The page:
ROYAL INTRIGUE: On January 31, the beleaguered Bishop Eddie Long was crowned king in a bizarre "Jewish" ceremony that critics immediately denounced. He later apologized. (Image: YouTube video)
Last week, the scandal-ridden Baptist bishop Eddie Long received a brief moment of good news when a visiting “rabbi” declared Long a Jewish king before the congregation at his Atlanta-area megachurch. A YouTube video of the proceedings quickly went viral, and critics registered disbelief as yet another bizarre chapter was added to the Bishop Long saga.
Long has since apologized for the fiasco, but the sad strangeness of the event lingers.
In the video from the New Birth Missionary Baptist Church service, a previously unidentified Rabbi Ralph Messer outlines the history of what he claims is a Holocaust-era scroll said to be rescued from the Auschwitz and Birkenau extermination camps. “These are only given to cities that need to be released into a new anointing.”
Citing dual citizenship in Israel and presumably the United States, the man “on behalf of the Jewish people, the land of Israel, and the God of Israel” presents Long with the scroll, declaring, “He is a king, God’s blessed him. He’s a humble man but in him is kingship, in him is royalty, in him was the land of Israel.”
A moment later, Bishop Long is raised up in a chair and carried around the pulpit, as Rabbi Messer proclaims:
He now is raised up from a commoner to a kingship. … He ‘s no longer a commoner. He’s not under Earth; he’s raised from Earth into a heavenly realm. He’s raised in a prophetic position. He’s released by God. He’s breaking pagan tradition, breaking areas of God. He’s releasing Atlanta, Georgia. It’s not him, it’s the king in him.
Jewish religious leaders immediately called the display offensive. It “in no way represents any Jewish ritual that I’m familiar with,” Bill Nigut of the Anti-Defamation League told the Atlanta Journal-Constitution. “We do not proclaim individuals to be kings.”
In his apology, Long said it was not “my intent, to participate in any ritual that is offensive in any manner to the Jewish community, or any group.” But he left unanswered questions of how the dubious rabbi wound up at his church in the first place.
While Bishop Long’s situation is extreme, one could argue that grandiose presentations of religious ritual take place every week in many black churches, as all-powerful preachers are afforded the star treatment from their parishioners. However, it is this type of ceremonious display of adoration of pastors and other spiritual leaders that makes it difficult for some to remember that they too are human and subject to the same weaknesses that, without proper accountability and support, can ultimately lead to scandal.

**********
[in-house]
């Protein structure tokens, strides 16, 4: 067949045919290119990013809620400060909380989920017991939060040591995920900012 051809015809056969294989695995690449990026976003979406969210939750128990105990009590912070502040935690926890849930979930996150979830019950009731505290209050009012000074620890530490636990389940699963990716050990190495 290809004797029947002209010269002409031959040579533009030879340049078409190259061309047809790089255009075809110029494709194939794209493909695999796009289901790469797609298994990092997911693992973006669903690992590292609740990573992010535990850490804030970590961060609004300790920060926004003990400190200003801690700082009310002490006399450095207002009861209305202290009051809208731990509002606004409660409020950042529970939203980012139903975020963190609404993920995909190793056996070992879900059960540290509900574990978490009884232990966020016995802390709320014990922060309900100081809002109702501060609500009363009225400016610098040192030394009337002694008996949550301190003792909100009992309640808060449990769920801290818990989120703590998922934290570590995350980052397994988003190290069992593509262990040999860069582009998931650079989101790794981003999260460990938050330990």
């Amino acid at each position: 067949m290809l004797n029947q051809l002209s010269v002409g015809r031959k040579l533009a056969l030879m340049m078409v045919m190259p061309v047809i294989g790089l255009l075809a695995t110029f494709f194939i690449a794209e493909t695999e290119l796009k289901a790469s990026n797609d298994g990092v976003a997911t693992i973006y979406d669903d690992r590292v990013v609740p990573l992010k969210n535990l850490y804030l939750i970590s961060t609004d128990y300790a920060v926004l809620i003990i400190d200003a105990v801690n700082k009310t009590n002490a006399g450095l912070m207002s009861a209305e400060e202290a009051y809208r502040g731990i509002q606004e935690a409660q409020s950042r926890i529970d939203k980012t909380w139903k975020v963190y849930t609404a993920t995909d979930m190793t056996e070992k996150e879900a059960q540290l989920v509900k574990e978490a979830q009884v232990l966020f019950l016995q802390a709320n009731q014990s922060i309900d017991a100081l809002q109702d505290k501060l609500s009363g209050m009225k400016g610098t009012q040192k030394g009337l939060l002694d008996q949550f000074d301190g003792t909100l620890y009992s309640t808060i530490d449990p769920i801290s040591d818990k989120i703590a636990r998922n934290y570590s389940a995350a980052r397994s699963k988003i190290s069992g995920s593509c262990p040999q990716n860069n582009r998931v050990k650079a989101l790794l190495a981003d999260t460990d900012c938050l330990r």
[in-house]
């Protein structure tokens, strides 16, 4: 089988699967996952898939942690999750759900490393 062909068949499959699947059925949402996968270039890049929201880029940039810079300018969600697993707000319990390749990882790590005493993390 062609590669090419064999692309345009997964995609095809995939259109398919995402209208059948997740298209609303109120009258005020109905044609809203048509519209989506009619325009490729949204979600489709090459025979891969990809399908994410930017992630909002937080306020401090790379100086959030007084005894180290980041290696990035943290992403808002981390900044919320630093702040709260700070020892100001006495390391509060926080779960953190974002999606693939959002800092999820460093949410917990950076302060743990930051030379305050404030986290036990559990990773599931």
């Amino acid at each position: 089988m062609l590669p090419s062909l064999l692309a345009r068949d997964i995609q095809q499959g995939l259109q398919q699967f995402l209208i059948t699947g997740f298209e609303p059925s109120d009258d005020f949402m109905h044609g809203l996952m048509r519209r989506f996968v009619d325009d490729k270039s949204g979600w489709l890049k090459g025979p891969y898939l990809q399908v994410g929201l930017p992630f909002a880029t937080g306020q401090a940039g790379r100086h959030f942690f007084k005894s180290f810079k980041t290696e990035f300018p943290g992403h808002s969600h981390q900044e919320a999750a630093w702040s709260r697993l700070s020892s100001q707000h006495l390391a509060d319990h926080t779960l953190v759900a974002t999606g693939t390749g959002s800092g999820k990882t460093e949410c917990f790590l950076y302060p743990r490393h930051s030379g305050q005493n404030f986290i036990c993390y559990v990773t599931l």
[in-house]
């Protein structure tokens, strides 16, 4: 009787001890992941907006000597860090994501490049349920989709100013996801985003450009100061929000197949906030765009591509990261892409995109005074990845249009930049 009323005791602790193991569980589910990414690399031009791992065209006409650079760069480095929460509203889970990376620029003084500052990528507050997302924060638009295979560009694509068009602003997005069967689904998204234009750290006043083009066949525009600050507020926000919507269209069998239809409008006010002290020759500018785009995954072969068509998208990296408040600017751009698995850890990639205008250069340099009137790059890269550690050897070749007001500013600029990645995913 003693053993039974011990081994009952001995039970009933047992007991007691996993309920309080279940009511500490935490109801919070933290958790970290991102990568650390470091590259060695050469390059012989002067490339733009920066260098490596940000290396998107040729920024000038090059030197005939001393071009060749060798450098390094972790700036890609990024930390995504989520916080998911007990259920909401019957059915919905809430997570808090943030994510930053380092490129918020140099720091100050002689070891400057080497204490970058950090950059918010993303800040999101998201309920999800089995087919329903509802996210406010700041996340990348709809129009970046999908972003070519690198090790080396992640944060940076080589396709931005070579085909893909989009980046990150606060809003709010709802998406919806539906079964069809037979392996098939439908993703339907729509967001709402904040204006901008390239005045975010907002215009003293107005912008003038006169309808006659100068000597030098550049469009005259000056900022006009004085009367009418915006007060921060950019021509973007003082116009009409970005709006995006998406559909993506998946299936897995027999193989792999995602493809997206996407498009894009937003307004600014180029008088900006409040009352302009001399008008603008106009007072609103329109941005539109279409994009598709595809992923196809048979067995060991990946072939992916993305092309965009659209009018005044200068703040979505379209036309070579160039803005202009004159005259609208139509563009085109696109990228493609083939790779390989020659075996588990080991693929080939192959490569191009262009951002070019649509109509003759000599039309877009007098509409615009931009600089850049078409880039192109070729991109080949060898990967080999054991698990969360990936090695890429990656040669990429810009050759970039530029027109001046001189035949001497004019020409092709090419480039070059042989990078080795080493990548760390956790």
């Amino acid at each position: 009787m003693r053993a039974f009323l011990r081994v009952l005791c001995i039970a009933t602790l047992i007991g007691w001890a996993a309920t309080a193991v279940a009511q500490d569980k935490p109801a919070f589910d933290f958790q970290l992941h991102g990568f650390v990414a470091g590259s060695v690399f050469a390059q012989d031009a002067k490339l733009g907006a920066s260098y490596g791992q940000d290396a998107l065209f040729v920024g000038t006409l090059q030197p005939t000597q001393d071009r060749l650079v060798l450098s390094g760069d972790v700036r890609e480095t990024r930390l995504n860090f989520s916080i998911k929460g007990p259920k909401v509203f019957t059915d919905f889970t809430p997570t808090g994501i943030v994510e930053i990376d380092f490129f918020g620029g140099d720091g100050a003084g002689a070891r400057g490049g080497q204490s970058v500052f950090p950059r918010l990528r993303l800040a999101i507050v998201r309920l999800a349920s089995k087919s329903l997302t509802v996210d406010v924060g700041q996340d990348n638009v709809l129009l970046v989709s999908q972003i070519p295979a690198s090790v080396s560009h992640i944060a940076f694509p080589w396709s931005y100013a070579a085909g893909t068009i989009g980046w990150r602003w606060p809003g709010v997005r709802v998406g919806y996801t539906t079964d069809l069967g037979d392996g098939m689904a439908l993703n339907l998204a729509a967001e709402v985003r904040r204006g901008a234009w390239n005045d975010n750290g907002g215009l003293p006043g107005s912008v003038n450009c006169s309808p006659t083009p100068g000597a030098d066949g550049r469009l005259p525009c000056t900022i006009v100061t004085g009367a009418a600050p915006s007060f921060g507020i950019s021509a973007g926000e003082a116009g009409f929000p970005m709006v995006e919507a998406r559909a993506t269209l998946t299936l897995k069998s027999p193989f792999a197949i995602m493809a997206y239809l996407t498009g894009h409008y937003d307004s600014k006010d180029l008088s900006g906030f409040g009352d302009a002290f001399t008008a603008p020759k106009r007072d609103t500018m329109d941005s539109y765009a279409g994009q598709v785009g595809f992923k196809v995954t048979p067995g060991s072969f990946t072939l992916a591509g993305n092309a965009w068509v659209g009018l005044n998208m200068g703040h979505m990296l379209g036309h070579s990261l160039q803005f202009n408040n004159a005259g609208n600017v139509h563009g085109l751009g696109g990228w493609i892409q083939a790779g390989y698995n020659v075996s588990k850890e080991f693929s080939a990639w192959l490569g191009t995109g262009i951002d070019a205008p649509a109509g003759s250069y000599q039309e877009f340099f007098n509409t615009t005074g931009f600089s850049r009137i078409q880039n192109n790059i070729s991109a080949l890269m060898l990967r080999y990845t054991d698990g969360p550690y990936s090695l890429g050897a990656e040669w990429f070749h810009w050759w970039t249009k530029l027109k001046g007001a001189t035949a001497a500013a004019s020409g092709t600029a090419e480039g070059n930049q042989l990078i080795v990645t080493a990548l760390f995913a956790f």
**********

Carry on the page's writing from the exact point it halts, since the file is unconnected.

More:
A Long Story
For more than a year, with his wife most recently filing divorce papers, Long found himself at the center of such a scandal where he faced accusations of sexual coercion by four young men. Long settled out of court in May 2011 with a reported $15 million payment to his accusers. Trouble from the case continued throughout the year with lost income to the church, the closing of the church’s private school New Birth Academy, and a lawsuit alleging financial misdealing in investments for a handful of church members.
Known for an extravagant display of wealth, Long was said to have been a purveyor of the oft-criticized “prosperity gospel,” which not only pushed the idea that God’s blessings appeared in the form of expensive cars, clothing, and accessories but also showcased a leader similarly clad and almost worshiped by his or her congregants. National Public Radio reported in 2010 that Long drove a $350,000 Bentley and had purchased a $1.1 million home.
It’s hard to say whether the glitz and the religious superstardom led to Long’s woes. But for one Church of God in Christ pastor, Bishop Roger Jones Sr., that along with unresolved personal issues is exactly what led to his downfall.
Bishop Roger Jones
Jones, now pastor of Greater Holy Temple Ministries in Flint, Michigan, wrote about his experiences with adultery, drug use, isolation, and deceit in his book, When Life Hurts, Dreams Fade, Hope Again. In it, he notes that the clearly immoral behavior he engaged in started with the isolation and built up pride he gained for being highly regarded by those around him.
“The fall I experienced has to do with much of the pomp and splendor and promotions that go along with the politics of power — the franchise, the perks, the accommodations, the limousines, the suites at hotels, the seats you sit in,” he said.
Called to preach at age 18, Jones was a high achiever in ministry and quickly took on the invincibility perpetuated through increasing popularity, continual success, and constant praise. Jones wrote that ministerial success brought financial perks as well.
“I’m wondering how much that affected me, given my humble background as a person who didn’t have much, who then came into a lot of money and power and position and prestige — maybe I allowed all that to push me over the edge. Maybe I was trying to fulfill a sense of insecurity with other things.”
The Pastor’s Split Persona
Dr. Patrick Moon, a psychologist at Cornerstone Counseling Center in Chicago, says that insecurity is likely evident in everyone and that pastors and spiritual leaders are not exempt. According to Moon, who specializes in pastoral counseling and spiritual support, pastors aren’t immune from emulating the group patterns from their families of origin and are often drawn to church organizations that complement those learned behaviors of interaction.
Dysfunctional familial patterns that may have started in a minister’s childhood that haven’t been addressed play a major role in coping with the general isolation and ongoing demands of pastoring.